The neglect in early neuroaesthetic literature of the aesthetic experience’s non-perceptual aspects is exactly the problem Bundgaard addresses in his 2014 essay “Feeling, meaning, and intentionality—a critique of the neuroaesthetics of beauty.” In this essay, Bundgaard explains how the approach taken by Ramachandran and others fails mainly in that it seems to consider the feeling of beauty derived from sensory input alone to be the most important, if not the only aspect of aesthetic experience. For Bundgaard, who also grounds his argument in neurophysiology, aesthetic experience should instead “be defined relative to its object and the tools for meaning-making specific to that object” (781). What he argues is that intentionality and the communication of some kind of meaning are as aspects in a work of art just as important, if not more so, than brushstrokes and color alone, and are necessary and inevitable components of our judgments.
Bundgaard further claims that the aesthetic experience is not one of mere perception, but of action, of bottom-up as well as top-down mental processes. To put it in other words, the appreciation of an artwork is not a passive, but in fact quite an active enterprise, and always involves an interaction of sorts between the beholder and the artwork (and, consequently, the artist). It is because of this “intentional relation,” that when we behold an artwork, we know is supposed to be evaluated aesthetically, we experience it quite differently than if we were presented with the same stimulus without context. And this context, Bundgaard argues, is not only valuable to our aesthetic appraisals, but is impossible to circumvent, even when we try our hardest to free ourselves from all associations or biases. Since there is no way for the brain to process any one thing in complete isolation, as it is constantly taking in and piecing together information about our environment to guide our thoughts and behavior, we are always under the influence of some perceptual frame of reference, and this condition is what Bundgaard claims most neuroaesthetes ignore.
In light of this critique, the bulk of neuroaesthetic theory, which is essentially the neuroaesthetics of beauty, seems akin to aesthetic formalism. A formalist approach to aesthetic critique is certainly not unheard of—Kant himself was of the mind that the beauty of things can and must be objectively and disinterestedly judged, that all pure aesthetic judgments must be judgments of form alone. (It should be noted that though Kant had excluded features like color and tone, which he thought to be too subjective, from a proper formal assessment, which focused instead on things like shape and arrangement. For the sake of this argument, however, all kinds sensory input from an artwork are to be considered form, as today’s neuroaesthetes would tell you that our reactions to things like color and tone are just as directly correlated with neural activity as are shape and arrangement). But as far as works of art go, a purely formalist approach is likewise challenged. It is often said that one cannot make a just assessment on the quality of an artwork based on form alone, but that some kind of perceptual frame of reference is required to make a judgment. In fact, what Bundgaard suggests in his paper is that even those who consider themselves aesthetic formalists cannot ever truly separate themselves from the social, and even historical or political contexts in which the artwork rests. There can never be a truly disinterested observer.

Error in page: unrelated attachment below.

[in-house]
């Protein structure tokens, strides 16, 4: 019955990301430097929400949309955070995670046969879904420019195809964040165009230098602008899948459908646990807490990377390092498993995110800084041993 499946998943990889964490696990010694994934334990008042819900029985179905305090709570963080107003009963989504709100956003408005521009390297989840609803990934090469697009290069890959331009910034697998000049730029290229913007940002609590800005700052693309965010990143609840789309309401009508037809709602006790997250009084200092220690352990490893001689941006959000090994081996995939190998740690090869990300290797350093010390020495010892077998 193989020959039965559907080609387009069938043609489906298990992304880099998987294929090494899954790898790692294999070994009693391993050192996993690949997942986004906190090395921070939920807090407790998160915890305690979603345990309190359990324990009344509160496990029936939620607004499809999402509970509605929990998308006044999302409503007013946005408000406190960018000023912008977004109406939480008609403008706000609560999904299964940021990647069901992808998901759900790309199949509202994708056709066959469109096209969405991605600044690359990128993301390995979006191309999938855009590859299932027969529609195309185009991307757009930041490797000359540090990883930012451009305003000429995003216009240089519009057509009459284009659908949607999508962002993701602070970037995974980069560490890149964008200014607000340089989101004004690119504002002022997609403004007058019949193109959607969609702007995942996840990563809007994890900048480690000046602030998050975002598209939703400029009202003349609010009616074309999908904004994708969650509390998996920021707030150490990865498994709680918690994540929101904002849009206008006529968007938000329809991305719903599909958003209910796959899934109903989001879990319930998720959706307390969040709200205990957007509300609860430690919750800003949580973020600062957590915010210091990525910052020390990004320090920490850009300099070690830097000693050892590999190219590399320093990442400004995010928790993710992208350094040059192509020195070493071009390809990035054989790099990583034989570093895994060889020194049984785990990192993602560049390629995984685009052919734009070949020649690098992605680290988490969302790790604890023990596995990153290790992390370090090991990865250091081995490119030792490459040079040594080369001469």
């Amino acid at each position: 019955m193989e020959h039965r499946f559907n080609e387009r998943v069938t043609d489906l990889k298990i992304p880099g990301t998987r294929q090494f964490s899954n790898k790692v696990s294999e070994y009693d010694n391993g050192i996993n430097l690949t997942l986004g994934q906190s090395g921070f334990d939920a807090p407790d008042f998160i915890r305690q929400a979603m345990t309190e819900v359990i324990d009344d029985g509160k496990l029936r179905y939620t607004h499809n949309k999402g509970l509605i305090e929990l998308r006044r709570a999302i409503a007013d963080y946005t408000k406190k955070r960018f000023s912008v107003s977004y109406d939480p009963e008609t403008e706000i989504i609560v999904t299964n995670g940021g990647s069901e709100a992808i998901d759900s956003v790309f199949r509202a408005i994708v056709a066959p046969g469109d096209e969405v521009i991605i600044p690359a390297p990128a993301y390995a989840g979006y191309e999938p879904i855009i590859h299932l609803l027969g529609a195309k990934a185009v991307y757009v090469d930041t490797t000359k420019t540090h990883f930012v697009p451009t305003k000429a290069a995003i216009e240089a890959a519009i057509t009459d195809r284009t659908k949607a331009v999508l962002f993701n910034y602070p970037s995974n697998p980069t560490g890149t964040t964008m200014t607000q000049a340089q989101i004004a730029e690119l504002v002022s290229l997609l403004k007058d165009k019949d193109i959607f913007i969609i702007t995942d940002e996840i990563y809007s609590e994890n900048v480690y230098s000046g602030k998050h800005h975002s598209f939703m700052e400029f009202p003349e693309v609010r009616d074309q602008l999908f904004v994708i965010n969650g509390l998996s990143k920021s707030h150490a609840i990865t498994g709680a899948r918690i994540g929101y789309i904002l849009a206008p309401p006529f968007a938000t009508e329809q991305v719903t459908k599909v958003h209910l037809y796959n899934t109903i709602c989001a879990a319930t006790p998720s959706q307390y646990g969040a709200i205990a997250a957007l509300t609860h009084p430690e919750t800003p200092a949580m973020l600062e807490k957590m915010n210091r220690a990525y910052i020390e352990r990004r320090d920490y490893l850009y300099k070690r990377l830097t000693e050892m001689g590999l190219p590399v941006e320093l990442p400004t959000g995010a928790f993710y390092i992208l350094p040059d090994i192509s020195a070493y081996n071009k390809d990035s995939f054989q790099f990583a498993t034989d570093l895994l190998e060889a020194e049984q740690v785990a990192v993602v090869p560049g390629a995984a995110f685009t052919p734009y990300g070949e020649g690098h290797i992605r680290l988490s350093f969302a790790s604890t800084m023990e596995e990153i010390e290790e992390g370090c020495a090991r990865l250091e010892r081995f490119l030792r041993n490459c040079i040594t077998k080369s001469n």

There might, however, be evidence against this critique in the research grounding the neuroaesthetics of literary reading. In his 2009 paper “Neuroaesthetics of Literary Reading,” David S. Miall cites several studies from which proof of a certain disinterestedness might be found. Miall discusses the substantial role played by mirror neurons—cells in the motor cortex which are essential in imitation behavior, action planning, and empathy (Postle, 225). Drawing on the findings of Becchio and Bertone (2005), Miall discusses the importance of a particular subset of amodal mirror neurons, “activated whether watching, performing, or merely imagining doing an action. [Becchio and Bertone] go on to claim that these ‘audiovisual mirror neurons . . . map actions in a multisubjective neural format neutral with respect to the agent’” (243). What this implies, says Miall, is that when reading, “while a character is not physically present but imagined, mirror neurons represent the character’s experience in the reader, replicating his feelings or motor actions. But . . . if the same representation is active in two brains, how do we distinguish the ‘I’?” (243). Miall draws the conclusion that when we read, “we experience, even if only momentarily, a schema for action or feeling that makes its own demands on us for understanding. Its status as a vehicle for reflection and anticipation orients us, independently of the self, toward the implications of the narrative we are reading, although it may subsequently be linked to our own intentions, goals, or feelings” (243). This way of thinking about the disinterested aesthetic response—as something that does not explicitly point away from the self, but by presenting “experience without agency” (Miall, 244)—is a departure from Kant’s ideal. However, if anything, insights like this one might speak to Bundgaard’s desire that the typical neuroaesthetic perspectives and practices be shifted.